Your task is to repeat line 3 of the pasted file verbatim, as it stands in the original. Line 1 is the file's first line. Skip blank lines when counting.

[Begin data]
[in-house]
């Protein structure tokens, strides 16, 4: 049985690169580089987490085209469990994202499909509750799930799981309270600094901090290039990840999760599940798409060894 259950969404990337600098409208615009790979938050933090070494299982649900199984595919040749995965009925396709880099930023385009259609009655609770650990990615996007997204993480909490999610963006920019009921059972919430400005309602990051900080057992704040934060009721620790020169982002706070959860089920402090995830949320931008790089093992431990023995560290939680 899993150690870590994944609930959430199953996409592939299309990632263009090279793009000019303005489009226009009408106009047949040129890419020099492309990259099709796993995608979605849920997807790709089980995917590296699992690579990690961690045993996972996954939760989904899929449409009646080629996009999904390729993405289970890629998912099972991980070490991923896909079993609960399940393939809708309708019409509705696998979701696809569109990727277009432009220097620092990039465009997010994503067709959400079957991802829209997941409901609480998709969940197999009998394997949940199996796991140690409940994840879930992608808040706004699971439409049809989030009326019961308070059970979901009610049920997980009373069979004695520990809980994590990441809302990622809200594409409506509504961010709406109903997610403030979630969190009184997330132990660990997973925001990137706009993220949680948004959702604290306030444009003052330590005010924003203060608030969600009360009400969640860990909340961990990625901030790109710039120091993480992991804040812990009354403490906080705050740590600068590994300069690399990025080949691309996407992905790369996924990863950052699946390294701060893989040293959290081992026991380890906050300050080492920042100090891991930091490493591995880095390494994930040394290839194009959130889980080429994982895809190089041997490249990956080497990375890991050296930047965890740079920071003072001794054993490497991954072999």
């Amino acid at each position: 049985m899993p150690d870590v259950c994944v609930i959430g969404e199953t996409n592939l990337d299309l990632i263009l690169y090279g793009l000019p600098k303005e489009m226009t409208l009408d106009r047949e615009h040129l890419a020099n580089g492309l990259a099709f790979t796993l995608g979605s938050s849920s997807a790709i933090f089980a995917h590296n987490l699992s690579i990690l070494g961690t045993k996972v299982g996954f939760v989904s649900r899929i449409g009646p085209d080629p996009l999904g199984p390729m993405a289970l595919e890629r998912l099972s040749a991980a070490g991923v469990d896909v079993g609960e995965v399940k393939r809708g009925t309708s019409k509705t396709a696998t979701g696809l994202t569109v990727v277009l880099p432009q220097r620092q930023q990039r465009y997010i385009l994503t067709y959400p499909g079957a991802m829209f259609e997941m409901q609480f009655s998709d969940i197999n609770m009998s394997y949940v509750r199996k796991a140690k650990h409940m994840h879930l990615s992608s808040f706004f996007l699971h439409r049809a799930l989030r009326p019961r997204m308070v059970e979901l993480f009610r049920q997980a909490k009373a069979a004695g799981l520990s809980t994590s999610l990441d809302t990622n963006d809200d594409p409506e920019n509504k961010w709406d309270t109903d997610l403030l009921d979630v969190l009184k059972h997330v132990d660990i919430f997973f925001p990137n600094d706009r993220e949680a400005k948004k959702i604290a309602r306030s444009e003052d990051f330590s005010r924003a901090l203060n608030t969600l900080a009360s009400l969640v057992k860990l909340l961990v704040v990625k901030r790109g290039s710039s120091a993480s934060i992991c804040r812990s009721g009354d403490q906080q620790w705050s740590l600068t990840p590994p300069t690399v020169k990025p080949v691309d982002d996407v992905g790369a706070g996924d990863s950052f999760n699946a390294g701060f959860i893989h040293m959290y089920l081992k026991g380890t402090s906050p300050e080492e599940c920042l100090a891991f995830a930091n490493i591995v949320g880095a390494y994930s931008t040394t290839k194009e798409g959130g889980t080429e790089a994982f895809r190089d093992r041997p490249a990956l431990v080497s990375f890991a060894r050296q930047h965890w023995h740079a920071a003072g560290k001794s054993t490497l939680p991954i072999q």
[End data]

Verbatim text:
């Amino acid at each position: 049985m899993p150690d870590v259950c994944v609930i959430g969404e199953t996409n592939l990337d299309l990632i263009l690169y090279g793009l000019p600098k303005e489009m226009t409208l009408d106009r047949e615009h040129l890419a020099n580089g492309l990259a099709f790979t796993l995608g979605s938050s849920s997807a790709i933090f089980a995917h590296n987490l699992s690579i990690l070494g961690t045993k996972v299982g996954f939760v989904s649900r899929i449409g009646p085209d080629p996009l999904g199984p390729m993405a289970l595919e890629r998912l099972s040749a991980a070490g991923v469990d896909v079993g609960e995965v399940k393939r809708g009925t309708s019409k509705t396709a696998t979701g696809l994202t569109v990727v277009l880099p432009q220097r620092q930023q990039r465009y997010i385009l994503t067709y959400p499909g079957a991802m829209f259609e997941m409901q609480f009655s998709d969940i197999n609770m009998s394997y949940v509750r199996k796991a140690k650990h409940m994840h879930l990615s992608s808040f706004f996007l699971h439409r049809a799930l989030r009326p019961r997204m308070v059970e979901l993480f009610r049920q997980a909490k009373a069979a004695g799981l520990s809980t994590s999610l990441d809302t990622n963006d809200d594409p409506e920019n509504k961010w709406d309270t109903d997610l403030l009921d979630v969190l009184k059972h997330v132990d660990i919430f997973f925001p990137n600094d706009r993220e949680a400005k948004k959702i604290a309602r306030s444009e003052d990051f330590s005010r924003a901090l203060n608030t969600l900080a009360s009400l969640v057992k860990l909340l961990v704040v990625k901030r790109g290039s710039s120091a993480s934060i992991c804040r812990s009721g009354d403490q906080q620790w705050s740590l600068t990840p590994p300069t690399v020169k990025p080949v691309d982002d996407v992905g790369a706070g996924d990863s950052f999760n699946a390294g701060f959860i893989h040293m959290y089920l081992k026991g380890t402090s906050p300050e080492e599940c920042l100090a891991f995830a930091n490493i591995v949320g880095a390494y994930s931008t040394t290839k194009e798409g959130g889980t080429e790089a994982f895809r190089d093992r041997p490249a990956l431990v080497s990375f890991a060894r050296q930047h965890w023995h740079a920071a003072g560290k001794s054993t490497l939680p991954i072999q």